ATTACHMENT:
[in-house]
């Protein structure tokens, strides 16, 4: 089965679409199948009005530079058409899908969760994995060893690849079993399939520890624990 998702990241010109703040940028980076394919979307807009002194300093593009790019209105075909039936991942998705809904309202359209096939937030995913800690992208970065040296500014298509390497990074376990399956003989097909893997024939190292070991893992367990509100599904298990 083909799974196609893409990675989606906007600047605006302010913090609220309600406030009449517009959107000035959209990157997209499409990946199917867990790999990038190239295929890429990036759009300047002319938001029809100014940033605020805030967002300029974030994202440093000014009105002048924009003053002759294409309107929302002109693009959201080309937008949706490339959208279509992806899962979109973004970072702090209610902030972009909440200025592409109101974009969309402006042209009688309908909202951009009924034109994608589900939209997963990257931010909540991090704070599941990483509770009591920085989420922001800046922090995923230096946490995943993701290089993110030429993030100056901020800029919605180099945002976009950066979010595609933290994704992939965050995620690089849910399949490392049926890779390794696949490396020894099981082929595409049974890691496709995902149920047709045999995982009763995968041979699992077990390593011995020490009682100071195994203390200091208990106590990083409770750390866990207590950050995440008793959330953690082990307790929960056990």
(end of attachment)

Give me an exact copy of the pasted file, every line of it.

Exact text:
[in-house]
């Protein structure tokens, strides 16, 4: 089965679409199948009005530079058409899908969760994995060893690849079993399939520890624990 998702990241010109703040940028980076394919979307807009002194300093593009790019209105075909039936991942998705809904309202359209096939937030995913800690992208970065040296500014298509390497990074376990399956003989097909893997024939190292070991893992367990509100599904298990 083909799974196609893409990675989606906007600047605006302010913090609220309600406030009449517009959107000035959209990157997209499409990946199917867990790999990038190239295929890429990036759009300047002319938001029809100014940033605020805030967002300029974030994202440093000014009105002048924009003053002759294409309107929302002109693009959201080309937008949706490339959208279509992806899962979109973004970072702090209610902030972009909440200025592409109101974009969309402006042209009688309908909202951009009924034109994608589900939209997963990257931010909540991090704070599941990483509770009591920085989420922001800046922090995923230096946490995943993701290089993110030429993030100056901020800029919605180099945002976009950066979010595609933290994704992939965050995620690089849910399949490392049926890779390794696949490396020894099981082929595409049974890691496709995902149920047709045999995982009763995968041979699992077990390593011995020490009682100071195994203390200091208990106590990083409770750390866990207590950050995440008793959330953690082990307790929960056990």